"The postmortem confirmed death due to failure of liver and kidney," Zoo Director V J Rana said. The feline died on October 13.

Earlier, a male cheetah, also brought to Vadodara from Singapore, had died in the zoo some months ago.

"Sakkarbaug zoo traded three of its lions with a Singapore zoo for two pairs of cheetahs in 2009," Mr Rana said.

The African cheetahs were brought from Singapore as per a government programme initiated by the Central Zoo Authority of India, Mr  Rana added.

Baby boom in Gir!

Himanshu Kaushik, TNN Oct 17, 2012, 04.28AM IST

AHMEDABAD: As Gir reopened for tourists on Tuesday after the three-month monsoon break, it was the young Simbas who hogged all limelight. This season there are about 90 newborn cubs - a rise of 20% compared to last year - in the last abode of Asiatic lion.
While the tourist footfalls were marginally less as compared to the opening day last year - about 935 people visited Gir on Tuesday - officials say it was because last year the sanctuary was thrown open during the Diwali holidays.

Pravin Vara, who had come with a group of 40 people from Rajasthan, spotted two females with two newborn cubs and even a lion.

Every season, 75-odd cubs are born. The higher number this time is due to an increasing number of lionesses. The female to male lion ratio in Gir has consistently improved - from 76 lions and 100 lionesses a few years ago to 97 males and 162 female animals now. "If the number of females is higher than males, it is good for reproduction. Fewer males would mean less infighting," said additional principal chief conservator of forests Dr H S Singh.
Recently, the International Union for Conservation of Nature (IUCN), while shifting the big cats from critically endangered species category to endangered species, had mentioned, "The number of mature lions has been increasing, all occurring within one sub-population (but in four separate areas, three of which are outside of the Gir forest protected area). Since the population now extends beyond the boundary of the lion sanctuary, the numbers are stable."

The survival rate of cubs in Gujarat is higher than their African counterparts. A study has revealed the cub survival rate of Gir forest was about 56%.


Thursday, October 4, 2012

Now, a lab to study genetic mapping of lions.

Published: Tuesday, Oct 2, 2012, 17:01 IST
By Smitha R | Place: Ahmedabad | Agency: DNA
The state forest department along with the Gujarat State Bio-Technology Mission (GSBTM) will soon be setting up a lab for genetic mapping of lions in state. The lab which was to earlier come up in Junagadh may now come up in Gandhinagar or even at GEER Foundation.
Interestingly, while genetic mapping of lions is on the priority list, the lab will eventually also look at the genetic mapping of other animals as well. It should be noted that genetic mapping of lions was part of a 2008 lion conservation programme, but has not taken off since then.
SK Nanda, former principal secretary, forest and environment said, “The lab is being set up to study the genetic pool diversity of lions and eventually may cover other animals as well. It will entail an initial investment of Rs5 crore to Rs6 crore.”
He said that once set up, the facility can also invite experts from outside if the need arises.
Another official of the forest department said that genetic mapping is part of the bio-diversity conservation and it happens at three levels. “It is necessary to study all the three levels – the eco-system, the species and the genetics levels,” said the official.
An official of GSBTM said that proposal to set up such a lab was first made by the mission which was later on accepted by the forest department. “Ensuring genetic diversity of a species is a must as it means the species will be able to survive in different environment. The project is likely to cost Rs22 crore spread over a period of five to six years,” said the official.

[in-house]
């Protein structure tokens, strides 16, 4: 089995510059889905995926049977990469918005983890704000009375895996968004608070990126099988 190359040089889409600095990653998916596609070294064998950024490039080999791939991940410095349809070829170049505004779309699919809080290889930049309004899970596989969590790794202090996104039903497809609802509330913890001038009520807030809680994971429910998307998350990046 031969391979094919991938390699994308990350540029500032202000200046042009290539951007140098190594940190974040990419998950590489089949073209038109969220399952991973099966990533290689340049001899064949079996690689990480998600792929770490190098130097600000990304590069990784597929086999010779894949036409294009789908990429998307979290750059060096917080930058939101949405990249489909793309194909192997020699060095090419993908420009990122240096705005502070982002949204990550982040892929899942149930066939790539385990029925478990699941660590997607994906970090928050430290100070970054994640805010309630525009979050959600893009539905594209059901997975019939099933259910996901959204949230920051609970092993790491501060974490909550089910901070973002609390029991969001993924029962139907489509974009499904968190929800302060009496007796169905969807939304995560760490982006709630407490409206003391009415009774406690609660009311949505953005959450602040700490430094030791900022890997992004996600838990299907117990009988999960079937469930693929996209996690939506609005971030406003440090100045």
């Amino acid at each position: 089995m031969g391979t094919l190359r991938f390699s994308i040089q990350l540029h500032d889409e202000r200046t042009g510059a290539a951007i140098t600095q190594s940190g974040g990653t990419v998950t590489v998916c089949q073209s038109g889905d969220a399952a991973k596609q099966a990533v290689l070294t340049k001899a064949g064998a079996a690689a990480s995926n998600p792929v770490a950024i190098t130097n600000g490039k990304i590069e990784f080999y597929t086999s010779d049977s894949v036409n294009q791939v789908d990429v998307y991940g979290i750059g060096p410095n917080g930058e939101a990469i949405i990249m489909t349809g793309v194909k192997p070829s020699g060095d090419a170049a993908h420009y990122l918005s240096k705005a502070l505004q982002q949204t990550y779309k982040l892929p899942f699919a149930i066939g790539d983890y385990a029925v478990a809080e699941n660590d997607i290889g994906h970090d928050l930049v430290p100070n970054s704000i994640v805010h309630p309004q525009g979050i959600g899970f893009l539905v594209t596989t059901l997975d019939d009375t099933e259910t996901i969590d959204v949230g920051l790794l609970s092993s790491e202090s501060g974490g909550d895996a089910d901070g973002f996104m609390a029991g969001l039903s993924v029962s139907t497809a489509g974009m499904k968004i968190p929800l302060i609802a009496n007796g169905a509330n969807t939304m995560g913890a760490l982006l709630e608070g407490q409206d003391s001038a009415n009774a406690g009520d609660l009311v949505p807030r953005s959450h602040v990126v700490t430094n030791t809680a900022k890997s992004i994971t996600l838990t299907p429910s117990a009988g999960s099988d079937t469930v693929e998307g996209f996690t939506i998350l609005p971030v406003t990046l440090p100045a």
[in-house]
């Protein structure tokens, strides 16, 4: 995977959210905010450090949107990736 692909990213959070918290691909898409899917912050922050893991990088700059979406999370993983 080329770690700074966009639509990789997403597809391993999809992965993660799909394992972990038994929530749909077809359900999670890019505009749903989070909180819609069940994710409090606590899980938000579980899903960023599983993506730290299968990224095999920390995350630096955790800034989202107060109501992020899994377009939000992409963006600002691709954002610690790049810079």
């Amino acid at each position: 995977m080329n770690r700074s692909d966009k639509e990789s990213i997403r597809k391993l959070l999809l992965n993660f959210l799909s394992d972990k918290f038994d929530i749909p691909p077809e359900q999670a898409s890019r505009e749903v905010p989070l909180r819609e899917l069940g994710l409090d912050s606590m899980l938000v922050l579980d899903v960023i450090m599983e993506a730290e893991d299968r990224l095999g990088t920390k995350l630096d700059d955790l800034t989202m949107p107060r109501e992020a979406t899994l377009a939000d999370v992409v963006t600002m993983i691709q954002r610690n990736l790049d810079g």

The official said that initially genetic mapping of lions and panthers will take place. “The forest department is expected to provide the facility while GSBTM will help in setting up of the lab and scientific work. It will be a dedicated institute that will use biotechnology for conservation of wildlife. Covering a few species alone will not serve the purpose,” said the official.

A polling station for just one voter.

New Delhi/AHMEDABAD: There will be one polling station in Gujarat for just one voter. This will be in the Gir forest area, Chief Election Commissioner VS Sampath announced Wednesday while giving out the election schedule in Gujarat and Himachal Pradesh. This solitary voter is Guru Bharat Das.
"We have a polling station for the sake of this one voter." Guru Bharat Das is a lion among voters, being the solitary man to live in the abode of the Asiatic lion. A team of five election officials negotiate dense forests in Gir, Junagadh to reach his temple so that the priest can exercise his franchise.
Guru Bharatdas lives near Banej village and votes from the Una segment of the Junagadh Lok Sabha constituency. To meet the priest of a Shiva temple, one has to travel 40 km from Sasan, cutting through the Gir sanctuary.
Election officials also have to intimate the forest department officials about the polling officers who will enter the forest for this work. "The Election Commission makes it a point to inform the forest department about the number of people working on this one vote," said a forest department official.

Wednesday, October 3, 2012

Wildlife Week being celebrated.

RAJKOT: Wildlife division Sasan Gir is celebrating 58th Wildlife Week 2012 beginning October 2.
The message of the wildlife week is "Be sensitive, live and let live" which was the thought of Mahatma Gandhi. "During the celebrations there will be competitions for students from different schools around Gir forest. The competitions will include essay writing, debate, quiz and drawing," said Sandeep Kumar, DCF headquarters. Students wearing masks of lions and leopards will also take out a rally with the slogan "Gali gali me nara hai, Gir aur Sinh hamara hai".
The forest department plans to make people aware on the need to conserve wildlife with the help of posters and banners.

Monday, October 1, 2012

Leopard electrocuted in Amreli village.

RAJKOT: A four-year-old female leopard died due to electrocution in Ditala village in Dhari taluka of Amreli district on Sunday.
According to forest officials, the leopard was found dead on the transformer in a farm owned by Bhikhabhai Zala. The locals saw the leopard hanging on the electricity poles of Paschim Gujarat Vij Company Ltd (PGVCL) and informed the forest department officials.
"The leopard died on the spot. Primarily, it looks like the leopard may have climbed up the poles for catching a prey like some bird and was electrocuted," said a forest official.
"Birds like pigeons and peacocks sit on the transformer regularly and the leopard may have gone to attack on them," the official said.
The carcass has been sent for postmortem.